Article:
take leave of one's senses
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take leave of one's senses (third-person singular simple present takes leave of one's senses, present participle taking leave of one's senses, simple past took leave of one's senses, past participle taken leave of one's senses)
- (idiomatic) To go crazy; to stop behaving rationally.
- 1868 January 4 – June 6, [William] Wilkie Collins, “Second Period. The Discovery of the Truth. (1848–1849.) […] [Fourth Narrative. Extracted from the Journal of Ezra Jennings.]”, in The Moonstone. A Romance. […], volume III, London: Tinsley Brothers, […], published 1868, OCLC 225036627, pages 180–181:
- Here I am, with my book and my pencil—the latter not pointed so well as I could wish, but when Christians take leave of their senses, who is to expect that pencils will keep their points?
- 2005 May 8, Nancy Gibbs, "Midlife Crisis? Bring It On!," Time:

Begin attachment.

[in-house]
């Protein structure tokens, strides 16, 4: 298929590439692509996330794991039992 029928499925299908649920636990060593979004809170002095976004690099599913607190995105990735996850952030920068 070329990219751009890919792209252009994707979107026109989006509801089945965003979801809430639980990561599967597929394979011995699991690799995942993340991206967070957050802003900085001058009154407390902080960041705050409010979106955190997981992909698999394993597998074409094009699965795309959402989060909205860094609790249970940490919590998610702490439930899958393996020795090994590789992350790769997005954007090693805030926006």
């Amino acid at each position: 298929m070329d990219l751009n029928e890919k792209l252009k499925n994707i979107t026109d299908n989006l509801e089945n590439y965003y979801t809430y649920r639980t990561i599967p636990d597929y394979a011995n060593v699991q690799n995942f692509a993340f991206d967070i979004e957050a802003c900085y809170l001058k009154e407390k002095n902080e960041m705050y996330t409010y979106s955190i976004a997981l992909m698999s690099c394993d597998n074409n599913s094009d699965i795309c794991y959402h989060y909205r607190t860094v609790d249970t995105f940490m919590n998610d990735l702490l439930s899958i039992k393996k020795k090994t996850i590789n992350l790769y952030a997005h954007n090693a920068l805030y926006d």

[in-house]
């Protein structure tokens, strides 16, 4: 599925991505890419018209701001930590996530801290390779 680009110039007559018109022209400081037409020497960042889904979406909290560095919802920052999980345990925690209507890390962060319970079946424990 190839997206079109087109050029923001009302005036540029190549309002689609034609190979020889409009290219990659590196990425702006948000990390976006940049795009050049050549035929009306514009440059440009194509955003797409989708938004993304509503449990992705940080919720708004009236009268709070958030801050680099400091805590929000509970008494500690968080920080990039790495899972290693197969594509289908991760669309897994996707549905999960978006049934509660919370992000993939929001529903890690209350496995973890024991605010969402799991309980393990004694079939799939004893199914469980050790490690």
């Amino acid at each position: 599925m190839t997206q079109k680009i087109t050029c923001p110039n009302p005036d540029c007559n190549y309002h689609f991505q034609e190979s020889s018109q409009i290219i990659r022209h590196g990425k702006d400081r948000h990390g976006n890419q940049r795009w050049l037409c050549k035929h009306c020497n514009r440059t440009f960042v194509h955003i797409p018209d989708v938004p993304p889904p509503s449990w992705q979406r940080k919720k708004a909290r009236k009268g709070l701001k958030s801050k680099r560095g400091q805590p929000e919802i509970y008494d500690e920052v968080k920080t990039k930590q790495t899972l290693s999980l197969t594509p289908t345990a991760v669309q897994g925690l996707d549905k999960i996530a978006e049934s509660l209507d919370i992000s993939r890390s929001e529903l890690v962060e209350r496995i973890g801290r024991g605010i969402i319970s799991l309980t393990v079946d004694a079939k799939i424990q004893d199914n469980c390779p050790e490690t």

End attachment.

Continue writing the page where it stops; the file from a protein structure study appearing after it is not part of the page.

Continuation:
- Sue Shellenbarger was 49, living in Oregon and writing her "Work & Family" column for the Wall Street Journal, when in the space of two years she got divorced, lost her father, drained her bank account and developed a taste for wilderness camping and ATV riding that left her crumpled up on an emergency-room gurney. "People around me thought I'd taken leave of my senses," she says.
- 2007, HRH The Prince of Wales, The Elements of Organic Gardening, Kales Press, page 7:
- One of the great difficulties associated with the adoption of organic or, perhaps more appropriately, sustainable principles at the time I started turned out to be convincing others that you had not taken complete leave of your senses.